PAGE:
The Botox for the levator ani pelvic muscle has worn off early. And even with medication, I’m in a world of hurt until my next set of injections. Excercise is out. Walking is out. Sitting is out. Lying down is in.
Everything seems to aggravate this pelvic muscle-walking, breathing…
So, to distract myself, one escape aside from research for my first adult fiction book, is a fun game by King called “Paradise Bay”.
At first, I got all math-nerdilicious with it, figuring out profit on growing cotton, bamboo, making nets, catching fish etc. with my notepad and Sharpie pen. There is something much bigger in the game: relationships.
The characters are annoying at first; an impish urchin boy who asks for the moon with hardly any money; the smarmy boat trader with a rose in his teeth demanding precious ore or chocolate. But then, these characters grow on a person and become endearing. My favourite is a crusty, pot-bellied ex-pirate named Pike who doesn’t ask for too much and speaks “Arggg”. I go above and beyond to get him what he needs, but now, I look after the kiddo too because he has a little place in my Trademaster heart, and helping all the islanders progresses the goofy story that makes me snork at various points of the day.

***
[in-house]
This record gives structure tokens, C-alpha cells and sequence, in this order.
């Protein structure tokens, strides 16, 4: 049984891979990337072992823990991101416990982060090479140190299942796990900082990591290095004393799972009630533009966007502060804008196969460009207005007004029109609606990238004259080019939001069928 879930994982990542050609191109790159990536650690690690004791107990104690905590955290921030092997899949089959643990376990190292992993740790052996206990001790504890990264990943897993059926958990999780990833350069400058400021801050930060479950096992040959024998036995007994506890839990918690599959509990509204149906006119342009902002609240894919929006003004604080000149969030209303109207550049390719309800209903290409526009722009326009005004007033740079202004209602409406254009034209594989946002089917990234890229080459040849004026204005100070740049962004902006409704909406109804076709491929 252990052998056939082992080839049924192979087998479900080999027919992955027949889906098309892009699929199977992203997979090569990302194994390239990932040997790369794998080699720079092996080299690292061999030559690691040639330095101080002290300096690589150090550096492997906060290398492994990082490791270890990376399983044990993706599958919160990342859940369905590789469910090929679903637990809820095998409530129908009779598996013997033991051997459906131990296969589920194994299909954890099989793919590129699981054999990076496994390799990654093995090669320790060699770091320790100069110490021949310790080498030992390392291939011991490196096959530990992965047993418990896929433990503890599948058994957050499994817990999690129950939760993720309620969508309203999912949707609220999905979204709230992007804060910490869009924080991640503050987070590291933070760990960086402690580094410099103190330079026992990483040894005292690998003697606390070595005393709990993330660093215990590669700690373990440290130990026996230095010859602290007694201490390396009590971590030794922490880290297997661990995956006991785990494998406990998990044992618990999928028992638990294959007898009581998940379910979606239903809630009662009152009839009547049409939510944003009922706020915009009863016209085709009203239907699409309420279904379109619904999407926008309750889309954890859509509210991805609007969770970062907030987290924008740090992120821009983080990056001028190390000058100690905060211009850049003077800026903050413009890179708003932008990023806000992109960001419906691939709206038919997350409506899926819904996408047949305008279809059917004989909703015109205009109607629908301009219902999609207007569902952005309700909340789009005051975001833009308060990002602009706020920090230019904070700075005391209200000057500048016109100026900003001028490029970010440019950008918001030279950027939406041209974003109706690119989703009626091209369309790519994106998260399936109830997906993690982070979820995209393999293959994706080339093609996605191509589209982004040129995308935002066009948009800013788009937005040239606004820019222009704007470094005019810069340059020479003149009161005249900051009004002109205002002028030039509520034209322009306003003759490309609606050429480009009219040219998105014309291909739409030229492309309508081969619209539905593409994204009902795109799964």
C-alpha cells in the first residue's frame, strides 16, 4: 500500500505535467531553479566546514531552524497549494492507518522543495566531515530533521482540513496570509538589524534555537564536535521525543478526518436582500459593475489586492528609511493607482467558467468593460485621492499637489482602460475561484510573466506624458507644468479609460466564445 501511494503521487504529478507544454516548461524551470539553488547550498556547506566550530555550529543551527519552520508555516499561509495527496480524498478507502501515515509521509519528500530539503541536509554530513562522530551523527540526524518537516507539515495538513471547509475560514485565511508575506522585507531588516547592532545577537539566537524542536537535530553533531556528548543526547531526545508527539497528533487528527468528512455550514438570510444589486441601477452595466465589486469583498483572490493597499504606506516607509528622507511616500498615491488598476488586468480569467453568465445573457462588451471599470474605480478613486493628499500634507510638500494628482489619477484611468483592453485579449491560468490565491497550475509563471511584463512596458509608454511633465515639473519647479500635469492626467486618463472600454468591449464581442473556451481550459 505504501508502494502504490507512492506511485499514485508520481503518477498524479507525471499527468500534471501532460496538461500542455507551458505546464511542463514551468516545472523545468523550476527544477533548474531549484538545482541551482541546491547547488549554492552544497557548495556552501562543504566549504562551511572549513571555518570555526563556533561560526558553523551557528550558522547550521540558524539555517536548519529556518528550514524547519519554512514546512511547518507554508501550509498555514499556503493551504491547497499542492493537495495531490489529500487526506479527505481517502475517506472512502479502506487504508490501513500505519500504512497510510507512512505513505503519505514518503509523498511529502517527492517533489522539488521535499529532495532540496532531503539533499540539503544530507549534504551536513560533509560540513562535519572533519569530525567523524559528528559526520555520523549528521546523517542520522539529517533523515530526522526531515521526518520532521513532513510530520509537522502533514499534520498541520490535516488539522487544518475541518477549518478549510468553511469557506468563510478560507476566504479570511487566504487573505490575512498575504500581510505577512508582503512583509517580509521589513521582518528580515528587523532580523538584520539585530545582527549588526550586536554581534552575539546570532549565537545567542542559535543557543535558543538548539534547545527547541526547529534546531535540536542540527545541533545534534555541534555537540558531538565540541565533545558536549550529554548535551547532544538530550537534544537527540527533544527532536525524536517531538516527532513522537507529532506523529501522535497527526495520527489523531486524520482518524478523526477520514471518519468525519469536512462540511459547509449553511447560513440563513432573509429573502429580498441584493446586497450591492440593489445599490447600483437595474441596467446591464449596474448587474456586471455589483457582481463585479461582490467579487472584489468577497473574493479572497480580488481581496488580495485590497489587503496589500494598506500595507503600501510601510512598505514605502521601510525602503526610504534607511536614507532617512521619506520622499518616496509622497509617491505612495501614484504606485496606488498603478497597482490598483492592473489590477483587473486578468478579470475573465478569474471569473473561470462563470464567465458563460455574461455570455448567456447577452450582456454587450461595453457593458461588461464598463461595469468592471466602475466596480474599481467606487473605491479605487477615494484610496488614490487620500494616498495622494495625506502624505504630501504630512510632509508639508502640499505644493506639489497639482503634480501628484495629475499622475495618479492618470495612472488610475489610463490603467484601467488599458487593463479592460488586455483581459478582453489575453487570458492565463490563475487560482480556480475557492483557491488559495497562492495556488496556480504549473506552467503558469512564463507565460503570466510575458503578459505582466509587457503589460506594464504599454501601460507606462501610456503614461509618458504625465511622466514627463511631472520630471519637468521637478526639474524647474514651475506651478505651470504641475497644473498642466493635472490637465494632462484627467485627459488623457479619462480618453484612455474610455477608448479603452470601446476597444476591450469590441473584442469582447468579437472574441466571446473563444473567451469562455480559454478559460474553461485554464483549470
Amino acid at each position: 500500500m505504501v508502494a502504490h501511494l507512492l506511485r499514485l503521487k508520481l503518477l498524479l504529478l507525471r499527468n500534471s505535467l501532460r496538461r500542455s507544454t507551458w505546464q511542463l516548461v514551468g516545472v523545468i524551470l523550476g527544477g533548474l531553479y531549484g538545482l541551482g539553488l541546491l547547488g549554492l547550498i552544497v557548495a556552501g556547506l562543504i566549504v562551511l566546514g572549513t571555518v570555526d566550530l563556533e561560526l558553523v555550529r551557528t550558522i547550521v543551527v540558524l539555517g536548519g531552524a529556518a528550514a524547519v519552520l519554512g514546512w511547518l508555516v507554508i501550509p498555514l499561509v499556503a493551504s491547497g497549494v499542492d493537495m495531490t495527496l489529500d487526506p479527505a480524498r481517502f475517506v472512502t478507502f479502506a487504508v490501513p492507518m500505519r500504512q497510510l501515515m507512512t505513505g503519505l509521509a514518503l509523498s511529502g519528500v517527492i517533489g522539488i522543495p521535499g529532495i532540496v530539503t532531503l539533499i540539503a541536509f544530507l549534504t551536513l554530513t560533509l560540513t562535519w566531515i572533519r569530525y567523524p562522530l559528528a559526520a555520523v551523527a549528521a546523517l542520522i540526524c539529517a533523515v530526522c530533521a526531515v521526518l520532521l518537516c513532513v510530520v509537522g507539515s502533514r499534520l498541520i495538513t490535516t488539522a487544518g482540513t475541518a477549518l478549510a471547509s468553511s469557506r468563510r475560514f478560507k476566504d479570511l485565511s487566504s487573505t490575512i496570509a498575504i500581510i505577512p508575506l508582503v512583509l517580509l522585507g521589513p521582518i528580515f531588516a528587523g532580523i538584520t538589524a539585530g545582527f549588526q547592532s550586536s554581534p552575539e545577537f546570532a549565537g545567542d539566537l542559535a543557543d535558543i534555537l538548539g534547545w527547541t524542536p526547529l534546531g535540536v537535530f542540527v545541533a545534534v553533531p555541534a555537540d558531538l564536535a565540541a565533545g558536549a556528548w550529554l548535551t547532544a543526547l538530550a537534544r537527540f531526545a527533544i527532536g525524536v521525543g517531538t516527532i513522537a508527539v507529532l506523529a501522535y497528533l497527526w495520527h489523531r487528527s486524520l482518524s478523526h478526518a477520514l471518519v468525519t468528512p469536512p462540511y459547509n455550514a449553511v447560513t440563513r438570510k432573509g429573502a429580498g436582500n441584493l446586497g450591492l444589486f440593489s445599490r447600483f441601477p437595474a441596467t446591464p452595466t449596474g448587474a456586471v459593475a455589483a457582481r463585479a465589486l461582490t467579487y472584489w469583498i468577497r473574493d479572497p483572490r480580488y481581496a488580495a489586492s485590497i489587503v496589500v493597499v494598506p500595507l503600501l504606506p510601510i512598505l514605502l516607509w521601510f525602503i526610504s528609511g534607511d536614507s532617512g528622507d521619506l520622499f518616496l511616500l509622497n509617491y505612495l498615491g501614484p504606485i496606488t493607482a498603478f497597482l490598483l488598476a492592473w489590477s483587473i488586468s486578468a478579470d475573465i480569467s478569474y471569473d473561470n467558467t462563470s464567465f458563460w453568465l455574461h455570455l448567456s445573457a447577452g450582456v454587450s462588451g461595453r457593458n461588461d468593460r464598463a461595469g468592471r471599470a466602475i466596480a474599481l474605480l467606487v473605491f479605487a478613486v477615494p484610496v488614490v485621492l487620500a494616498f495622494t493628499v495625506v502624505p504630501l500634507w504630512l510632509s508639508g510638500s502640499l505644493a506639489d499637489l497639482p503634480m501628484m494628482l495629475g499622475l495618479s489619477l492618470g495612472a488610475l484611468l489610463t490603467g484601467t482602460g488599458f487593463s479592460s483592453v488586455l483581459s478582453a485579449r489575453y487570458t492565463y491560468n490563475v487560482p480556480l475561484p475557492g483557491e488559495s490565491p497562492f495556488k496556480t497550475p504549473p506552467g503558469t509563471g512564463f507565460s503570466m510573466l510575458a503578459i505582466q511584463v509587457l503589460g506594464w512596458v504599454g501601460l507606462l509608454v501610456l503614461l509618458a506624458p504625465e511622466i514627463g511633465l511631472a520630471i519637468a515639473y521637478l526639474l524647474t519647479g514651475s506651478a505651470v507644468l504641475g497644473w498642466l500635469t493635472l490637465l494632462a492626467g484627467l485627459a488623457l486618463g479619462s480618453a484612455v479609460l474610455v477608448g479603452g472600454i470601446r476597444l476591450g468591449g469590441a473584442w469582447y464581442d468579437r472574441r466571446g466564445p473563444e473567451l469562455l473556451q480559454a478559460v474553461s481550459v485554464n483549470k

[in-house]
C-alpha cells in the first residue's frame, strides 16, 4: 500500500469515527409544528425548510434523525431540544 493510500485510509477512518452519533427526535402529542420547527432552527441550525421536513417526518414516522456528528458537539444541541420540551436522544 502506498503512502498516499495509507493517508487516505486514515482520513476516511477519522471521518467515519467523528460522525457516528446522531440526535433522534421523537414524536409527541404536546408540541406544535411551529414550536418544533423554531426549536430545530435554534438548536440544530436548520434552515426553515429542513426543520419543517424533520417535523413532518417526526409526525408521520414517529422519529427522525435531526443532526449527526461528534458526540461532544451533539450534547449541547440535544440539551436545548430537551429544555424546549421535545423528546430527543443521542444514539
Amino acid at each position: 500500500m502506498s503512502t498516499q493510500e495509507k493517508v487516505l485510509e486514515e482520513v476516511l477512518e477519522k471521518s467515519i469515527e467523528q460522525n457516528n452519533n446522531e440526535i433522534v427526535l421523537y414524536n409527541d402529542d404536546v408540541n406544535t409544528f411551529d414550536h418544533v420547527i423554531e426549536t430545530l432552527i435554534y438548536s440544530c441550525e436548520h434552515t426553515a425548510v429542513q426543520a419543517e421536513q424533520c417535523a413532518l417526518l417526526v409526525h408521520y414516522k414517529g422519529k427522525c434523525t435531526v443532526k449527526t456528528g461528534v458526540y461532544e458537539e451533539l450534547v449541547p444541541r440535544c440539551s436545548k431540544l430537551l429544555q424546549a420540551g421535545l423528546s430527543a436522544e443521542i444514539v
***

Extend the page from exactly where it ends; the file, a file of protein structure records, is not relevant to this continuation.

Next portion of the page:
The programming is brilliant and involves such things as inventory assesment and the old “time is money” addage. God help you if you run low on wheat or sugarcane; for all incoming ships will demand it and it will take you a day to grow those if you don’t find these goods offered on the world market exchange. Players from all over the world play this game and I try to guess what the Chinese names mean. “Is that Mr. Mandarin Duck playing?” “She might be from Sichuan provence!”
The graphics and animation are simply adorable and the toys, animals, and decorations all do something fun and surprising like blowing bubbles, spinning or roaring.
Levels beget other levels and unlocking of things like beer, jewelry, ski parkas, and keys to secret relics. Ski parkas? Yes. There are snowflakes, ice, and penguins on these tropical islands, as well as green glowing ghosts of dead parrots and jellyfish.
Physically for now, I can’t be much a part of the real world, but I can be a Trademaster in Paradise Bay.
Think I’ll return to the sand, sun, and pommeganate juice for now and see what the little kid might need.
Image screenshot from Paradise Bay by King